“Let me have a look. Ah, there’s a number here. Let me call them.”
“What for?”
“To ask the exact address.”
“No need, I’ll show it on the map.”

In reality, he wouldn’t have called to inquire about the address. Instead, he would have informed the hotel owners that I wouldn’t be arriving and canceled the reservation. Then he would have taken me to a hotel owned by his friends and received a commission for bringing a customer.

Desperate frustration was evident on their faces. Fifteen minutes passed without any success — none of their tricks worked. In the end, I ran out of patience, bluntly told them to go fuck themselves and headed towards the pre-paid taxi booth, ignoring the running Indian man shouting, “Please come back, sir!”

Pre-paid taxis cost twice as much, but they protect you from such harassers. Or so I thought until I arrived in Varanasi. Throughout the journey, the taxi driver was chatting with someone. It turned out he had made an arrangement with a “tour guide” to meet me and escort to the hotel since not every narrow street in Varanasi is accessible by car.

The tour guide turned out to be a young man in his twenties who warmly greeted and forcefully began escorting me:

“Are you from the hotel?”
“No, my father works as a taxi driver, and I’m helping him.”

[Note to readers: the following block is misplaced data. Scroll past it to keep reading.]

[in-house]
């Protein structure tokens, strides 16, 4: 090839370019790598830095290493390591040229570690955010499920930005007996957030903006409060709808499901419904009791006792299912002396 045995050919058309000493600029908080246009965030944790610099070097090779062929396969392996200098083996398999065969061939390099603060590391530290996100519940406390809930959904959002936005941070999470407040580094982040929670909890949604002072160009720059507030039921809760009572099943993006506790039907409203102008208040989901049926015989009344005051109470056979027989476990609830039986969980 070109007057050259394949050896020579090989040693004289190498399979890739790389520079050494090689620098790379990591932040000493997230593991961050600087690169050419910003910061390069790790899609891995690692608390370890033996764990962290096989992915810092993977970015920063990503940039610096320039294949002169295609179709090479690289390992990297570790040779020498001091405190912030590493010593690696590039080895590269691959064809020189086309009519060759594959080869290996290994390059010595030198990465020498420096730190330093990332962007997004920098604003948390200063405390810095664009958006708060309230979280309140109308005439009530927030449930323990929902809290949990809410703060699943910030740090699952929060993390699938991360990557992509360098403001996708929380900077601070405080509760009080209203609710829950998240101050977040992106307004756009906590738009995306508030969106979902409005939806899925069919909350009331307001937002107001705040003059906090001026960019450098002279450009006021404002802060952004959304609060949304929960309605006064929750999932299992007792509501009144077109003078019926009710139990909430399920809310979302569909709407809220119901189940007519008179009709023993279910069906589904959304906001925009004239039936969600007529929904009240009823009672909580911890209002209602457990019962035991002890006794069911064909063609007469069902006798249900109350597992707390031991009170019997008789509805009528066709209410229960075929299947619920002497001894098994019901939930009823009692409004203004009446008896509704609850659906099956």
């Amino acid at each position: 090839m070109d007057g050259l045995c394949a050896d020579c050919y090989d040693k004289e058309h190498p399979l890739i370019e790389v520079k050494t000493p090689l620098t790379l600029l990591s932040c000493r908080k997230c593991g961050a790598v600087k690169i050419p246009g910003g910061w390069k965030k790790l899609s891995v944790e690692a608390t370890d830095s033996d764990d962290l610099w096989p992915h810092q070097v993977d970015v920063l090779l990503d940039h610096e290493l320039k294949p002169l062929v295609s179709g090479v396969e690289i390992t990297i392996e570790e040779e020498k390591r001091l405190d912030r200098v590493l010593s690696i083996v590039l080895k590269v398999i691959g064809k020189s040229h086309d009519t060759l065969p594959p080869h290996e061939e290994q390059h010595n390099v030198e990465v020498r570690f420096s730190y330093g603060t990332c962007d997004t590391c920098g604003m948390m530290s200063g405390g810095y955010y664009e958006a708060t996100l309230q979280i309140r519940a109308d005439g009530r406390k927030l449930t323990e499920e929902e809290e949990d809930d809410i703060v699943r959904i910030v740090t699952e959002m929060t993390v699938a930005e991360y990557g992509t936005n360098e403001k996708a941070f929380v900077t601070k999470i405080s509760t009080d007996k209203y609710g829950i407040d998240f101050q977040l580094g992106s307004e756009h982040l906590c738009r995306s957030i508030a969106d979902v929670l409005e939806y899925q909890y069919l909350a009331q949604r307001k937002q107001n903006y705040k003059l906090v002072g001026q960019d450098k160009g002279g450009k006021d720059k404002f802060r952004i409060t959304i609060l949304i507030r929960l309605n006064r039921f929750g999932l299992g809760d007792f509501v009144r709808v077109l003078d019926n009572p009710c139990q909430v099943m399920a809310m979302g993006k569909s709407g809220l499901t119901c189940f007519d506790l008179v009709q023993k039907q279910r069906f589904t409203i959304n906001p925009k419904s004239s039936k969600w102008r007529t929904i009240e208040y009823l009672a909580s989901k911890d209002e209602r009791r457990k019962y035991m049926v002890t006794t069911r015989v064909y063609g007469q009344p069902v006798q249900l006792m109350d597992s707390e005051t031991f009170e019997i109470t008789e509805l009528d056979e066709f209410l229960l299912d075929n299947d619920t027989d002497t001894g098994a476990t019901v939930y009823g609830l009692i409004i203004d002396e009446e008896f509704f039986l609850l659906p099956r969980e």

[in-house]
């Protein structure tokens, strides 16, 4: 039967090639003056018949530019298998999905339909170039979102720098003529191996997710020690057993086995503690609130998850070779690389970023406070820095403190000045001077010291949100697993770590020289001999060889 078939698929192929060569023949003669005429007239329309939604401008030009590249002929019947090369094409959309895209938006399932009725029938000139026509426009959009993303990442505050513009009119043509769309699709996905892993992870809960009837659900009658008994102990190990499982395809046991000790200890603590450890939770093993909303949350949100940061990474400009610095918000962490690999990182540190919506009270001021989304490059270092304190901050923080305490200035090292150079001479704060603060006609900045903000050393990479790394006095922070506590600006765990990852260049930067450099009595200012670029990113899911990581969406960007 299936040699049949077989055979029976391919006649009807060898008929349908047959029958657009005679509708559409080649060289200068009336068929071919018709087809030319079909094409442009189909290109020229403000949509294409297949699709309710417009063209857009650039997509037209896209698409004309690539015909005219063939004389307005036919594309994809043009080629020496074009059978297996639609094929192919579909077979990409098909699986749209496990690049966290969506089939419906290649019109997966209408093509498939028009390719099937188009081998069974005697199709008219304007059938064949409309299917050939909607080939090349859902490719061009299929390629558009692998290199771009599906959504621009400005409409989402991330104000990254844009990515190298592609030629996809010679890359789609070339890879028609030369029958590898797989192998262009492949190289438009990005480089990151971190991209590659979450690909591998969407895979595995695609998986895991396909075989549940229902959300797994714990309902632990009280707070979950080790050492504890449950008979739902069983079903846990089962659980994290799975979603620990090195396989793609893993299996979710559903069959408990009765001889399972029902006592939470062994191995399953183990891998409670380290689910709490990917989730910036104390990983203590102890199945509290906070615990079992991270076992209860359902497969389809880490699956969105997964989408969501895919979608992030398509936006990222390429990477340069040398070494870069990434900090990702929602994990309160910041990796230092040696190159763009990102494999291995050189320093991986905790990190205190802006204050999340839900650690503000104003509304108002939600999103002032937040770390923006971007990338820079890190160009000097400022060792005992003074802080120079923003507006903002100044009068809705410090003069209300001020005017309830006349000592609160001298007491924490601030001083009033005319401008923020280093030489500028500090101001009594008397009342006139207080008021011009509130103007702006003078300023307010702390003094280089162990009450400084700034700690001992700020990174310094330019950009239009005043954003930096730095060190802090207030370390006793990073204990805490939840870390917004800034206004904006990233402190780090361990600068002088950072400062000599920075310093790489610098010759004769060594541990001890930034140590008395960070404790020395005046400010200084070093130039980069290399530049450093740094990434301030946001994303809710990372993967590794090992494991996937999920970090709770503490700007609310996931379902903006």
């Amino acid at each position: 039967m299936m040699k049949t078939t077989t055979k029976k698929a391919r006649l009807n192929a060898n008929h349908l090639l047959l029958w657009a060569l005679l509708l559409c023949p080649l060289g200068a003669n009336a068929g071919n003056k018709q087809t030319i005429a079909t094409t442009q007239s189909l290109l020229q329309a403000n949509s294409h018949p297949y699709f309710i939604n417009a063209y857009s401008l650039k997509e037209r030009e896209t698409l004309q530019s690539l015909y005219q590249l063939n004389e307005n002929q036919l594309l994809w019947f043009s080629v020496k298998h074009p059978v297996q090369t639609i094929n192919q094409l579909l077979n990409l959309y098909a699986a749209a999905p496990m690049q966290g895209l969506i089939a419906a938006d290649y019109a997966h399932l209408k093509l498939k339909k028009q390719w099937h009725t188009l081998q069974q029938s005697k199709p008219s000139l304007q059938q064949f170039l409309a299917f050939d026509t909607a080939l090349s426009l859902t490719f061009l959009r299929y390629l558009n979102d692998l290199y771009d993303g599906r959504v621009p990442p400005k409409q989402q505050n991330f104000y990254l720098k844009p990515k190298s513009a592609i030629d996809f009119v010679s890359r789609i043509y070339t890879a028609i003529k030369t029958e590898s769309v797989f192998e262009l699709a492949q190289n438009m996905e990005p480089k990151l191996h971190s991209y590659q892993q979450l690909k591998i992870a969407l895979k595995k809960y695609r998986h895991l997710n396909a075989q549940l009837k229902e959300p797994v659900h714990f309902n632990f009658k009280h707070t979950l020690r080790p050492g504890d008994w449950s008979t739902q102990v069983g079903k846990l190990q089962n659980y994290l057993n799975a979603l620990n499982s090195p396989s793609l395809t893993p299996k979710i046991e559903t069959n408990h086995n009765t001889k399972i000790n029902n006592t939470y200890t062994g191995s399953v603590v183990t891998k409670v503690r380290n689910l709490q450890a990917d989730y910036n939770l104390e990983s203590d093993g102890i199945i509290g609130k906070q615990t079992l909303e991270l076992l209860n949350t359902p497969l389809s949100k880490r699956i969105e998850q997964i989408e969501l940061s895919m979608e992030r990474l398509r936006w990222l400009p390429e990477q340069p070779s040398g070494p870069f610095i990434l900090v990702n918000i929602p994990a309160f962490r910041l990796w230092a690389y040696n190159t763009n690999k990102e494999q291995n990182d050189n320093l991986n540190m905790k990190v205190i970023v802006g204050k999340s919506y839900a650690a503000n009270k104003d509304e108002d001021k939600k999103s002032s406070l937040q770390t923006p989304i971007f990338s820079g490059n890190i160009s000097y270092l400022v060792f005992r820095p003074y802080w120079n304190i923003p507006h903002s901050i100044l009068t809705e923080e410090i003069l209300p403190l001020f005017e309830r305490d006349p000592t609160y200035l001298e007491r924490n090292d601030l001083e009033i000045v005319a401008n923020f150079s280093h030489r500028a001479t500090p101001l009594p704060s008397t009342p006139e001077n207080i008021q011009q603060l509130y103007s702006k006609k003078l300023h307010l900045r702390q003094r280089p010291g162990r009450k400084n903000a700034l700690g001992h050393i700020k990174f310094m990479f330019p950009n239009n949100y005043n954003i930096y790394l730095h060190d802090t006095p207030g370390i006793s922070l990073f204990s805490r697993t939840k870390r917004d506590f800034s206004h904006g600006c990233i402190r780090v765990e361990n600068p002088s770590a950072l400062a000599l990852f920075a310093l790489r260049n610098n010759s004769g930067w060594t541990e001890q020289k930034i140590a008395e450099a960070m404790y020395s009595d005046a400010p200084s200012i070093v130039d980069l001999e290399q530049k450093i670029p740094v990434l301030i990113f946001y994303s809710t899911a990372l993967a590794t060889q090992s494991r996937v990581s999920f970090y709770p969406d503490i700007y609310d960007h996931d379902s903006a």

“I understand. How much money do you want?”
“Oh, as much as you can pay,” In their language, it means 300 rupees.
“Alright, lead the way,” It’s impossible to resist them all day long.

Of course, the guy took me to a wrong hotel. I show him the printout and say, “Sorry, buddy, but I’ve already paid for it.” He nods and takes me to the right place, while showing the city and its waterfront that you fall in love with at first sight.

Along the whole waterfront stretch out simply unimaginable structures.

Fantastic. How many years these walls have been here? Any resident of Varanasi will mysteriously respond, “No one knows for sure.” In reality, these walls belong to the same type of fortresses scattered throughout India, and although they appear incredibly old, they were constructed between 1750 and 1800.

In fact, even the modern huts look good here.

Mountain goats.